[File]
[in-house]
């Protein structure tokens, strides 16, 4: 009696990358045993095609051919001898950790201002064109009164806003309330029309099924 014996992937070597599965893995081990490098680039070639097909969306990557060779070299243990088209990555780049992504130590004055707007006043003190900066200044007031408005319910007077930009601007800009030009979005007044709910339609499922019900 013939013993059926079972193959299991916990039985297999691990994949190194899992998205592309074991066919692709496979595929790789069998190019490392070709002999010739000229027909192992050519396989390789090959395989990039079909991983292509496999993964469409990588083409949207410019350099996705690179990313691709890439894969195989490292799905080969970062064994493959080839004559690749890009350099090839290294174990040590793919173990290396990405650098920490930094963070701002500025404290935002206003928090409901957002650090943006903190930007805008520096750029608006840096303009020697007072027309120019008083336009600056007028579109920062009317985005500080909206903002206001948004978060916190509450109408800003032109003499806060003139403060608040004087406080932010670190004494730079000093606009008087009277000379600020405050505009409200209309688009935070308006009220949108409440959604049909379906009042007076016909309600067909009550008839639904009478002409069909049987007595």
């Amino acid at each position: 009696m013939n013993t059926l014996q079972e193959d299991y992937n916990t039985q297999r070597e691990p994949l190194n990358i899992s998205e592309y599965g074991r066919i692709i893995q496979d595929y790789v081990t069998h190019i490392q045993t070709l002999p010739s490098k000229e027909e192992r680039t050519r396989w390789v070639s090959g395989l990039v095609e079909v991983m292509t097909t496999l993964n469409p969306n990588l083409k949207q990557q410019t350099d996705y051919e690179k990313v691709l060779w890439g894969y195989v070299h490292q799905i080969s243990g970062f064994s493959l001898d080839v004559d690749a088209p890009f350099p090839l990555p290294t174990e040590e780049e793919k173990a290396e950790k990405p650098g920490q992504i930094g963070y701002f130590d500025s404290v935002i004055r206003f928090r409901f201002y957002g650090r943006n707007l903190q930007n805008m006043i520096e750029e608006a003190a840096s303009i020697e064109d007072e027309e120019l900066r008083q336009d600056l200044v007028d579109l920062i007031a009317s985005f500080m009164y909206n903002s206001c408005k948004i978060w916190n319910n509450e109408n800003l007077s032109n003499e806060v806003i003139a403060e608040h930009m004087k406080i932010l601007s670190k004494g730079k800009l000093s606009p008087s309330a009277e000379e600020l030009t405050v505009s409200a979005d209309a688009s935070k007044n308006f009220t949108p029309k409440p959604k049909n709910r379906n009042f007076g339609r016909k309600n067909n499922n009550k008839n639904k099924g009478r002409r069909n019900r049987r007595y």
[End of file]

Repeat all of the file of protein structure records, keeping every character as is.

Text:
[in-house]
């Protein structure tokens, strides 16, 4: 009696990358045993095609051919001898950790201002064109009164806003309330029309099924 014996992937070597599965893995081990490098680039070639097909969306990557060779070299243990088209990555780049992504130590004055707007006043003190900066200044007031408005319910007077930009601007800009030009979005007044709910339609499922019900 013939013993059926079972193959299991916990039985297999691990994949190194899992998205592309074991066919692709496979595929790789069998190019490392070709002999010739000229027909192992050519396989390789090959395989990039079909991983292509496999993964469409990588083409949207410019350099996705690179990313691709890439894969195989490292799905080969970062064994493959080839004559690749890009350099090839290294174990040590793919173990290396990405650098920490930094963070701002500025404290935002206003928090409901957002650090943006903190930007805008520096750029608006840096303009020697007072027309120019008083336009600056007028579109920062009317985005500080909206903002206001948004978060916190509450109408800003032109003499806060003139403060608040004087406080932010670190004494730079000093606009008087009277000379600020405050505009409200209309688009935070308006009220949108409440959604049909379906009042007076016909309600067909009550008839639904009478002409069909049987007595």
């Amino acid at each position: 009696m013939n013993t059926l014996q079972e193959d299991y992937n916990t039985q297999r070597e691990p994949l190194n990358i899992s998205e592309y599965g074991r066919i692709i893995q496979d595929y790789v081990t069998h190019i490392q045993t070709l002999p010739s490098k000229e027909e192992r680039t050519r396989w390789v070639s090959g395989l990039v095609e079909v991983m292509t097909t496999l993964n469409p969306n990588l083409k949207q990557q410019t350099d996705y051919e690179k990313v691709l060779w890439g894969y195989v070299h490292q799905i080969s243990g970062f064994s493959l001898d080839v004559d690749a088209p890009f350099p090839l990555p290294t174990e040590e780049e793919k173990a290396e950790k990405p650098g920490q992504i930094g963070y701002f130590d500025s404290v935002i004055r206003f928090r409901f201002y957002g650090r943006n707007l903190q930007n805008m006043i520096e750029e608006a003190a840096s303009i020697e064109d007072e027309e120019l900066r008083q336009d600056l200044v007028d579109l920062i007031a009317s985005f500080m009164y909206n903002s206001c408005k948004i978060w916190n319910n509450e109408n800003l007077s032109n003499e806060v806003i003139a403060e608040h930009m004087k406080i932010l601007s670190k004494g730079k800009l000093s606009p008087s309330a009277e000379e600020l030009t405050v505009s409200a979005d209309a688009s935070k007044n308006f009220t949108p029309k409440p959604k049909n709910r379906n009042f007076g339609r016909k309600n067909n499922n009550k008839n639904k099924g009478r002409r069909n019900r049987r007595y």